On 2 Jan. 1990, the UCC opened its national headquarters in the former Ohio Bell Bldg. in downtown Cleveland (700 Prospect Ave.) under Pres. Rev. Paul H. Sherry. The previous July the denomination had voted to move from New York, to be closer to the geographic center of the national membership. In 1990 the Ohio Conference was the largest of the 39 UCC regional bodies, with about 170,000 members in nearly 500 churches.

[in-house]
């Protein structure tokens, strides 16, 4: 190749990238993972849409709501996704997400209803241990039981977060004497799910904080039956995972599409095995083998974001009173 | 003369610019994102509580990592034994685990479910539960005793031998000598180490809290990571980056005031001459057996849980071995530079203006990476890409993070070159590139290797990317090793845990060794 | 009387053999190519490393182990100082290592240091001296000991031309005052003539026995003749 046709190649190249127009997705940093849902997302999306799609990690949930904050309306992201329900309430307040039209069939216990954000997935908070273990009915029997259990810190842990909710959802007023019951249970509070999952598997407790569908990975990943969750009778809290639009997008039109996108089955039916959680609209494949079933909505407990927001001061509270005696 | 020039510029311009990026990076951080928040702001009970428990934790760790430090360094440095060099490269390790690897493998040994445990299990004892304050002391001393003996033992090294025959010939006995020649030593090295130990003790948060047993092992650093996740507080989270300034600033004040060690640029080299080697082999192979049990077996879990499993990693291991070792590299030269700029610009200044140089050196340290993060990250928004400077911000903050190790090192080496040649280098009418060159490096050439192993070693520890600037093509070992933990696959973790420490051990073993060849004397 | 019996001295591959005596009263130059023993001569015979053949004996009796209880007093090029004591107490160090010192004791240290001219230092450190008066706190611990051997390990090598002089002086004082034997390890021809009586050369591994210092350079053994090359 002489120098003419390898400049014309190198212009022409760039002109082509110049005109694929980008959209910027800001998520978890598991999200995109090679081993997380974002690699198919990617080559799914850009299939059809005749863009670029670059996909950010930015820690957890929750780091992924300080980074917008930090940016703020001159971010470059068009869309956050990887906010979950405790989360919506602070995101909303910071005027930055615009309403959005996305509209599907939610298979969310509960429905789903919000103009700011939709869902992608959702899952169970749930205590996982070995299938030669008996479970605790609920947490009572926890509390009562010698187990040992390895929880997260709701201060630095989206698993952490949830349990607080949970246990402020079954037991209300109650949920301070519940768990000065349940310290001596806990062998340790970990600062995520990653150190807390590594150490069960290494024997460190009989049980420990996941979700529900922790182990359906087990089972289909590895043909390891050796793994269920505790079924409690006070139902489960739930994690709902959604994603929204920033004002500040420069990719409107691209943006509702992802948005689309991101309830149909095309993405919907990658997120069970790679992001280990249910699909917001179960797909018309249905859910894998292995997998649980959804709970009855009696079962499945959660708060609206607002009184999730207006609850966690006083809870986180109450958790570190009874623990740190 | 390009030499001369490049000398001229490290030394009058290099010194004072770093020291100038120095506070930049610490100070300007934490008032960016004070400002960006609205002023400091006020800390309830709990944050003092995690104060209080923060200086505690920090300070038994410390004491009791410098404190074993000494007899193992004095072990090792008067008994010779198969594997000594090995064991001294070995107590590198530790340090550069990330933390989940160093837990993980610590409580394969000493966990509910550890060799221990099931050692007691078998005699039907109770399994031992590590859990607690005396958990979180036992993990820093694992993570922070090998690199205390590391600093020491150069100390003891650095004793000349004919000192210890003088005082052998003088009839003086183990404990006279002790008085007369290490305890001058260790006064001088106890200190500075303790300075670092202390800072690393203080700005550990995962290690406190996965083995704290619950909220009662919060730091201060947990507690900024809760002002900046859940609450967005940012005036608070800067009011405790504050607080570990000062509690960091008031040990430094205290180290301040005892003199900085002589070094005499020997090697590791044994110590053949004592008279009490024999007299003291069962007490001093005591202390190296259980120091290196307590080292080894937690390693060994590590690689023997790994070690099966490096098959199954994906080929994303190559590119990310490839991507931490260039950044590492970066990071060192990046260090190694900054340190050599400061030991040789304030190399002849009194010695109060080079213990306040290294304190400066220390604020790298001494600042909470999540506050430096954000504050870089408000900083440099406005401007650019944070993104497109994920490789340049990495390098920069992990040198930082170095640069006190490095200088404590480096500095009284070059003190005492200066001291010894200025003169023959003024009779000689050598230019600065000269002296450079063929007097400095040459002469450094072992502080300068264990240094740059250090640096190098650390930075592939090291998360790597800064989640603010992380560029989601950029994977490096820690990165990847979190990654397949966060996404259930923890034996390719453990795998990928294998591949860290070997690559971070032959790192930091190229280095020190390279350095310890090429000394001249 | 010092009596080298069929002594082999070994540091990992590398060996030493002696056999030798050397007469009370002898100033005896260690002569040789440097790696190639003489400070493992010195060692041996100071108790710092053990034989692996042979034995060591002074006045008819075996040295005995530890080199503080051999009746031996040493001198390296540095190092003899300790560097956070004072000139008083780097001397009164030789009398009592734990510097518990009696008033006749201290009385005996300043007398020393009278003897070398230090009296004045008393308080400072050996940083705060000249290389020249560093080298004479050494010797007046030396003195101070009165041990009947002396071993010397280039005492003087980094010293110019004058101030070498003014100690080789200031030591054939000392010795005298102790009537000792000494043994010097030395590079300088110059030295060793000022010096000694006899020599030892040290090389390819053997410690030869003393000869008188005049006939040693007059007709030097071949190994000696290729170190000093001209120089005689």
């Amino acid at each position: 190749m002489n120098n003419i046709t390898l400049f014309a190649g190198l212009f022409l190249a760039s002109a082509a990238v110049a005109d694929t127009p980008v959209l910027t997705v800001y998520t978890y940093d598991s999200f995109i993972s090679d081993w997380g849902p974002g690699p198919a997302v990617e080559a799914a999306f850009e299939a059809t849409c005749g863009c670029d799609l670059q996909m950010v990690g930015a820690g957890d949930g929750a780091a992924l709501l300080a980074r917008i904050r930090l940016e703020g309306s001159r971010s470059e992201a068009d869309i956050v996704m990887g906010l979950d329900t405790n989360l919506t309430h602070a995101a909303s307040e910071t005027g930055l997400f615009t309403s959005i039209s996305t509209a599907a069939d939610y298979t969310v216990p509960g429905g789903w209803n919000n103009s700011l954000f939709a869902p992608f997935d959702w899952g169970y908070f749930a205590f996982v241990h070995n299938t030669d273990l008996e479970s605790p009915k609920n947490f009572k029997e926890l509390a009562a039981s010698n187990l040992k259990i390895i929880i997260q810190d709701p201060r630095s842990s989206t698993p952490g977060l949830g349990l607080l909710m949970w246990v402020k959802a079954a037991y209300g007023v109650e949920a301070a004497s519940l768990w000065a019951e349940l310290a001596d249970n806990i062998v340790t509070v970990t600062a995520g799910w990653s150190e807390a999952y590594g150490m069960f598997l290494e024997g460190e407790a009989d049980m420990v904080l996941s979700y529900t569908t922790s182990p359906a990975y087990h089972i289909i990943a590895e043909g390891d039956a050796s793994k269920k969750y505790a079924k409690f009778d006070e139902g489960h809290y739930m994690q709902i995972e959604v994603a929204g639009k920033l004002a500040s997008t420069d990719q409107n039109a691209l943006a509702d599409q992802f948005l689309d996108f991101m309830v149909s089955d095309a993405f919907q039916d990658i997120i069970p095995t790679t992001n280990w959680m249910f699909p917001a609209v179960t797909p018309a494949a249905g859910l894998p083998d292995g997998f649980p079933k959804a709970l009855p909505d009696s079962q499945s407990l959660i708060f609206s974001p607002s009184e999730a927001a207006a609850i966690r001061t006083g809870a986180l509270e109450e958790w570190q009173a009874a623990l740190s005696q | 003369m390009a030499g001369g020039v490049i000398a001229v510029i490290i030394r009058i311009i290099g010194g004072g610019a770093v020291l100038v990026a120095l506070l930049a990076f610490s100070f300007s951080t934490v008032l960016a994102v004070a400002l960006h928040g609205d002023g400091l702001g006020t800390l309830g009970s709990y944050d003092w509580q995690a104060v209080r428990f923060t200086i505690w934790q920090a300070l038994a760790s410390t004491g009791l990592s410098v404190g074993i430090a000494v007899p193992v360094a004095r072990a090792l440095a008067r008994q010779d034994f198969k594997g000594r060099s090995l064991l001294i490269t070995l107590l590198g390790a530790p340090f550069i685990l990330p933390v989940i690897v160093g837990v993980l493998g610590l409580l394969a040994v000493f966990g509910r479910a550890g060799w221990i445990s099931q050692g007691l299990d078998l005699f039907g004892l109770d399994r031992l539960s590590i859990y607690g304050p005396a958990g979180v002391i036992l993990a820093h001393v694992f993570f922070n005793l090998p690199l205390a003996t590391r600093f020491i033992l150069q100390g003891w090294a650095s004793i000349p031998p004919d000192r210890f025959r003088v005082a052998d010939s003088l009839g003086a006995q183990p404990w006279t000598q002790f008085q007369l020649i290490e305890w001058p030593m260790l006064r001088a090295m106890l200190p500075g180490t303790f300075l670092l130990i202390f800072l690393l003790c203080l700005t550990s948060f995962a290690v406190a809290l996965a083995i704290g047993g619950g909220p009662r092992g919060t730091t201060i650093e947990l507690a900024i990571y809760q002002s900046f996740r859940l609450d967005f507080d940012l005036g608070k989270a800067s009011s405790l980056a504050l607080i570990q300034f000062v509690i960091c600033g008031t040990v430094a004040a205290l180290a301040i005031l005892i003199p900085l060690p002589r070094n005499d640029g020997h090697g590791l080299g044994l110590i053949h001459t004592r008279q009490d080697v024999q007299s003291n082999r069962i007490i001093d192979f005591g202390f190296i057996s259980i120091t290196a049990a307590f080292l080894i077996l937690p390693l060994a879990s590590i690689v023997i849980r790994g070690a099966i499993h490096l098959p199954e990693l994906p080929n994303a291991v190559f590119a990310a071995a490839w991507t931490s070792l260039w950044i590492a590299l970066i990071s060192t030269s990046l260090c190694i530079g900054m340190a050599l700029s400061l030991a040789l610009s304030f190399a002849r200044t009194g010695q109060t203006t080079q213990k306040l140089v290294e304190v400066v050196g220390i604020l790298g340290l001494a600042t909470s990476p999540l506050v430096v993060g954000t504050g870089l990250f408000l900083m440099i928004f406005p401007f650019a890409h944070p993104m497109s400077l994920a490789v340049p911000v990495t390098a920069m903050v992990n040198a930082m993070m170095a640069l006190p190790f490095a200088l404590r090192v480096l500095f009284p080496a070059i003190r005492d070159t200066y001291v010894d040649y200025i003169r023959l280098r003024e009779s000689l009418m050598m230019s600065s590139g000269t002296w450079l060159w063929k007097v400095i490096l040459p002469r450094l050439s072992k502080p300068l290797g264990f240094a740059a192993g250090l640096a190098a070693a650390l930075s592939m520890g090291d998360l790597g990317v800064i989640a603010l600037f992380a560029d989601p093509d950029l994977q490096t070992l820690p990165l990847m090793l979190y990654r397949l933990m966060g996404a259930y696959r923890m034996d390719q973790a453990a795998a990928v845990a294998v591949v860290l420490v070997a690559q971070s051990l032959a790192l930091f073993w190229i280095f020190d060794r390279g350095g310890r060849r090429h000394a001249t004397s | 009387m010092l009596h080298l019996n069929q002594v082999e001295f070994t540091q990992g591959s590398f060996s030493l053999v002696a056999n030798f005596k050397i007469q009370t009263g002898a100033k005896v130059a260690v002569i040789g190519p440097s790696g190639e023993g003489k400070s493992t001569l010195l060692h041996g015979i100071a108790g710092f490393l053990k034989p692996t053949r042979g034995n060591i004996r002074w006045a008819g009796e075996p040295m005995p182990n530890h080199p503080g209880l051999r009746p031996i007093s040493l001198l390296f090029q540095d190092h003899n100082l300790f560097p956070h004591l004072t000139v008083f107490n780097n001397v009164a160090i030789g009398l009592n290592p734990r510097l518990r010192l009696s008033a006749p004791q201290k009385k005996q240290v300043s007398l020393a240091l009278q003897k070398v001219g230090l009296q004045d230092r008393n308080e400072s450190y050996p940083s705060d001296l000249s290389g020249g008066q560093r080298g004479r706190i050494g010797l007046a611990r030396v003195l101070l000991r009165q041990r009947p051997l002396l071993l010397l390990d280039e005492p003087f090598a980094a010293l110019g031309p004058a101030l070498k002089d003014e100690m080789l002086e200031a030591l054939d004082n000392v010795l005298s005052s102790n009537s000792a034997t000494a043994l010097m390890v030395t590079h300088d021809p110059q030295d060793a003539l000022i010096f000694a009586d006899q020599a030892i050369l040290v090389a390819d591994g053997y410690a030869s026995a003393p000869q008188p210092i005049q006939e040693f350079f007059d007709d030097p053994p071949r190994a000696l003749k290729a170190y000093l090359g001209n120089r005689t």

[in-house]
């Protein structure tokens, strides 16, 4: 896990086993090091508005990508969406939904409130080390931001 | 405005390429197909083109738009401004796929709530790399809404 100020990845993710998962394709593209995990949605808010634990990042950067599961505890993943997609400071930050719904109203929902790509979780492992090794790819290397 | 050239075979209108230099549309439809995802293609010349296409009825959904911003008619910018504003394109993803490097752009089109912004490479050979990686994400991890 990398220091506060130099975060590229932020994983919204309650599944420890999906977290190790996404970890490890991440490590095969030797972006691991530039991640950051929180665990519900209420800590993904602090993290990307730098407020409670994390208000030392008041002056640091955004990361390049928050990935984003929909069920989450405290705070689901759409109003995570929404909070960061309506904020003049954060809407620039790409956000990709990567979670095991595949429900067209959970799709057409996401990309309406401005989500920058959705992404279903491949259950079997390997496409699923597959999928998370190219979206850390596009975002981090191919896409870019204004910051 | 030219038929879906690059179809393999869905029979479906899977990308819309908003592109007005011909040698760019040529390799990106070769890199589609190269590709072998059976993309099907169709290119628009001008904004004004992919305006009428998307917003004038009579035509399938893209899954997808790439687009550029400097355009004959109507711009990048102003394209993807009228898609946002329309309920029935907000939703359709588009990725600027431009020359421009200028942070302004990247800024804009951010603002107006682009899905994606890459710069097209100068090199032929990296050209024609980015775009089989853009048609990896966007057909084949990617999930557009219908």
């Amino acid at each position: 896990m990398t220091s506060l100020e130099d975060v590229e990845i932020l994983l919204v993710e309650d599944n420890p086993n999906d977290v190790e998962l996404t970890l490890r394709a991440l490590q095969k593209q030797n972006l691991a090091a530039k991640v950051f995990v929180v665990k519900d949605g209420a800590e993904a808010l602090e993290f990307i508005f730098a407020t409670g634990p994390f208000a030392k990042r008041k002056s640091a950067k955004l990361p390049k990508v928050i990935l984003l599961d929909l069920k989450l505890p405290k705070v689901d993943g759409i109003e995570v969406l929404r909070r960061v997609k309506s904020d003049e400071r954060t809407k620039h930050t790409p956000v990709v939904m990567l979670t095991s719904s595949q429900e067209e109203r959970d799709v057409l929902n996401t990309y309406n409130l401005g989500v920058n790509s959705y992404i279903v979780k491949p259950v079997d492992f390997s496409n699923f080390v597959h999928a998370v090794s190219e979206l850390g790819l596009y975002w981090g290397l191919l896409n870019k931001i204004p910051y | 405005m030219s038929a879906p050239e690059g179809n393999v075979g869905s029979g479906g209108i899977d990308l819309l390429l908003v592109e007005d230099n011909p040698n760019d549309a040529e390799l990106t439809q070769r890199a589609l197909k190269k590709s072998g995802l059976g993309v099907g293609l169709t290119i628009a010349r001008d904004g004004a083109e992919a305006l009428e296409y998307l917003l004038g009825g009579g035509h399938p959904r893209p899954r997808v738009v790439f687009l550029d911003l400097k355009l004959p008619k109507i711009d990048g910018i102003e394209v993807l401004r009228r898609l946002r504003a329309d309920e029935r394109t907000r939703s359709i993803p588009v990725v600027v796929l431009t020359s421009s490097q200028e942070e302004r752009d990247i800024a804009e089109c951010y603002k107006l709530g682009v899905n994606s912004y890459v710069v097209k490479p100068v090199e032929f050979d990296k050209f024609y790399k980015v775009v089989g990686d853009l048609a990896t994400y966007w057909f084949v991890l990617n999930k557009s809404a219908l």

Presbyterians and Congregationalists in North America